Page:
Arthur Hill Gilbert, A.N.A. (1894-1970)
Arthur Hill Gilbert was born in Mount Vernon, Illinois, on June 10, 1894. An impressionist landscape painter, he was especially known for majestic oaks, rolling hills, giant rocks, beating surf and cloud forms of surpassing beauty of the Monterey Peninsula. Gilbert graduated from the Evanston Academy in 1913 and then spent two years at Northwestern University. In 1917 he attended the United States Naval Academy Officer's School at Annapolis and then served abroad. Following his military service, he moved to Southern California around 1920 embarking on a course of serious art studies. He enrolled first at the Otis Art Institute in Los Angeles, spending three years there before continuing his studies for two more years at the Chicago Art Institute. He had further training in Paris and London. For the next ten years he painted and exhibited in Southern California. An Impressionist, his palette seldom varied and stayed mainly in the blue, yellow, green, and pastel shades. In 1928 he moved to Monterey, lured by his love of green oaks and rolling hills. He and his wife Audine, whom he had married in 1932, established a home and studio on Munras Street in Monterey. Gilbert received national recognition for his work and in 1929 was awarded the Hallgarten Prize from the National Academy of Design, followed in 1930 by the Ranger Purchase Prize and the J. Francis Murphy Prize given by the National Academy for the most distinguished landscape of the year. He was one of the early and very active members of the Carmel Art Association. He was president in 1931 and served on the Carmel Art Association Board of Directors from 1929 to 1936, and again in 1941-43 and 1950-51. As one of the participants in the 1931 show of National Academicians, he helped raise funds for a permanent home for the Carmel Art Association. During his later years, Gilbert spent most of his time on his ranch near Stockton continuing to paint the California landscape of rolling golden hills and live oak trees, the subject matter for which he had become famous. He died there on April 28, 1970.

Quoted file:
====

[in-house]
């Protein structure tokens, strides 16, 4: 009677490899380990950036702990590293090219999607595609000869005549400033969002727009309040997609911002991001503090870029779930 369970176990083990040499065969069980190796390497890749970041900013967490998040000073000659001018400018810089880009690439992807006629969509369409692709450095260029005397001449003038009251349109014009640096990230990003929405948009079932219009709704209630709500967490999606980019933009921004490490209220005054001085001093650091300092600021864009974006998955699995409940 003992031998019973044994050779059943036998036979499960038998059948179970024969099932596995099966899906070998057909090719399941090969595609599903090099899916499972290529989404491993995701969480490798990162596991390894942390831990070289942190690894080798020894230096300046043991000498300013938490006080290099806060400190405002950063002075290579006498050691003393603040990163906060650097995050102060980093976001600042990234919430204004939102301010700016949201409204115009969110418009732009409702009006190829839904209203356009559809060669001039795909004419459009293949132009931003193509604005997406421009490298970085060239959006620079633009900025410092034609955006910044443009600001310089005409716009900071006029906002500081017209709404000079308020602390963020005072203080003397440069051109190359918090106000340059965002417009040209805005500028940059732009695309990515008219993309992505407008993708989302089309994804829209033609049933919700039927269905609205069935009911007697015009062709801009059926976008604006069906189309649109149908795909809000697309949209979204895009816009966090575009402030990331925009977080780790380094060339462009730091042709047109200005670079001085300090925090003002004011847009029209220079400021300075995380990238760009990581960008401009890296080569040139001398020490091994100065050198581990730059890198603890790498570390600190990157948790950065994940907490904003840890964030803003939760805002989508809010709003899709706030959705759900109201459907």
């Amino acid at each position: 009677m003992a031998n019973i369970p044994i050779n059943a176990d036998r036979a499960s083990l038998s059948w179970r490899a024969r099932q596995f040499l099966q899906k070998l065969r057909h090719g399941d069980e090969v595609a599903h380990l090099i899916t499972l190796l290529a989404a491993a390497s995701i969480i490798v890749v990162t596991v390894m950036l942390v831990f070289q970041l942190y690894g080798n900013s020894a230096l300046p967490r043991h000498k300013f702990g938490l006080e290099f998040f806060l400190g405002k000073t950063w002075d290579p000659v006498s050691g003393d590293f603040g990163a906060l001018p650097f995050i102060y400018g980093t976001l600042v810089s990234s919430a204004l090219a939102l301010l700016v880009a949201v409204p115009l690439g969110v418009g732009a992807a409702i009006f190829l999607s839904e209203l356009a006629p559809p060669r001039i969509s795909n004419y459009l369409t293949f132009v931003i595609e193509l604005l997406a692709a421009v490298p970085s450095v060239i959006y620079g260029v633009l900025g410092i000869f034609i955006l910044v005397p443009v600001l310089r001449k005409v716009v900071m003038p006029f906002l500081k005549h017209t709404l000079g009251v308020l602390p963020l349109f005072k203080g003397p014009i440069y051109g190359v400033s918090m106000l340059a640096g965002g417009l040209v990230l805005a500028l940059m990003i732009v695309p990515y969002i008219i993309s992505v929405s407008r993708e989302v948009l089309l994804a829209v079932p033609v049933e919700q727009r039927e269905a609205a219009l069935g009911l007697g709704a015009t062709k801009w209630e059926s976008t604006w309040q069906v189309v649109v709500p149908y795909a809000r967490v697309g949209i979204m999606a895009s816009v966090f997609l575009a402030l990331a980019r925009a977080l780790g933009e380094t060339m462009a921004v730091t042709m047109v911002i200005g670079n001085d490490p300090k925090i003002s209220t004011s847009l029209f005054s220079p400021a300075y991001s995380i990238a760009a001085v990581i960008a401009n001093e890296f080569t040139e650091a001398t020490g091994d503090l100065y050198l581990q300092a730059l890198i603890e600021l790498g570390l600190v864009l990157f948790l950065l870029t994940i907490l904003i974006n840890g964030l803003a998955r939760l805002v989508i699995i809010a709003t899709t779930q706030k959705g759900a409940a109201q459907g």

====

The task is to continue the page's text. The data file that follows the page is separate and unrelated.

Member: Associate National Academician, 1930; California Art Club; Carmel Art Association; Laguna Beach Art Association; Bohemian Club, San Francisco; Salmagundi Club, New York.
Exhibited: Laguna Beach AA, 1921; Orange County Show, 1921 (3rd prize), 1928 (2nd prize); California Art Club, 1921; California State Fair, 1922 (prize), 1930; Ebell Club (LA), 1924; Stendahl Galleries (LA), 1926; Painters of the West, 1927; Springville (UT) Annual, 1927; National Academy of Design, 1929 (Hallgarten prize), 1930 (Ranger & Murphy prizes); Pennsylvania Academy of Fine Arts, 1928; GGIE, 1939.
In: CPLH; LACMA; Monterey Museum of Art; Bohemian Club; NAD; Mission Inn (Riverside).
Source: ''Artists in California, 1786 - 1940'' by Edan Milton Hughes; Our First Five National Academicians/CAA, 1989.